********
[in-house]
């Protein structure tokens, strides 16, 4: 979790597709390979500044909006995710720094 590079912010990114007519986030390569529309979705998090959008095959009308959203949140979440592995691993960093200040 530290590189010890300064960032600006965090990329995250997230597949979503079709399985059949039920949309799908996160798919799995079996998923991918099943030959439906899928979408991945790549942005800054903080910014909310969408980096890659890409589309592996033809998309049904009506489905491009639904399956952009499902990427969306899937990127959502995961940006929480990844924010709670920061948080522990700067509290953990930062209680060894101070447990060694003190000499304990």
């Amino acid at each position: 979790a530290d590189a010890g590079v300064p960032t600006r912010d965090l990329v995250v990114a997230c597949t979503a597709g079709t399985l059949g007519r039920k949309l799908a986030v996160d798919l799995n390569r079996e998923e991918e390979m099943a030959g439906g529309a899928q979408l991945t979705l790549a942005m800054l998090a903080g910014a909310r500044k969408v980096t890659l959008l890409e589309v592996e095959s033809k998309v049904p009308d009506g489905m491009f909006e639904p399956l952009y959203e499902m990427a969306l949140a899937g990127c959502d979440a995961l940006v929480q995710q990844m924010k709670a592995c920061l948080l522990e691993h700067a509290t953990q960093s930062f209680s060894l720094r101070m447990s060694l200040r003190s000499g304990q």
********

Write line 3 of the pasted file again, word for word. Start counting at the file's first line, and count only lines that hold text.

């Amino acid at each position: 979790a530290d590189a010890g590079v300064p960032t600006r912010d965090l990329v995250v990114a997230c597949t979503a597709g079709t399985l059949g007519r039920k949309l799908a986030v996160d798919l799995n390569r079996e998923e991918e390979m099943a030959g439906g529309a899928q979408l991945t979705l790549a942005m800054l998090a903080g910014a909310r500044k969408v980096t890659l959008l890409e589309v592996e095959s033809k998309v049904p009308d009506g489905m491009f909006e639904p399956l952009y959203e499902m990427a969306l949140a899937g990127c959502d979440a995961l940006v929480q995710q990844m924010k709670a592995c920061l948080l522990e691993h700067a509290t953990q960093s930062f209680s060894l720094r101070m447990s060694l200040r003190s000499g304990q």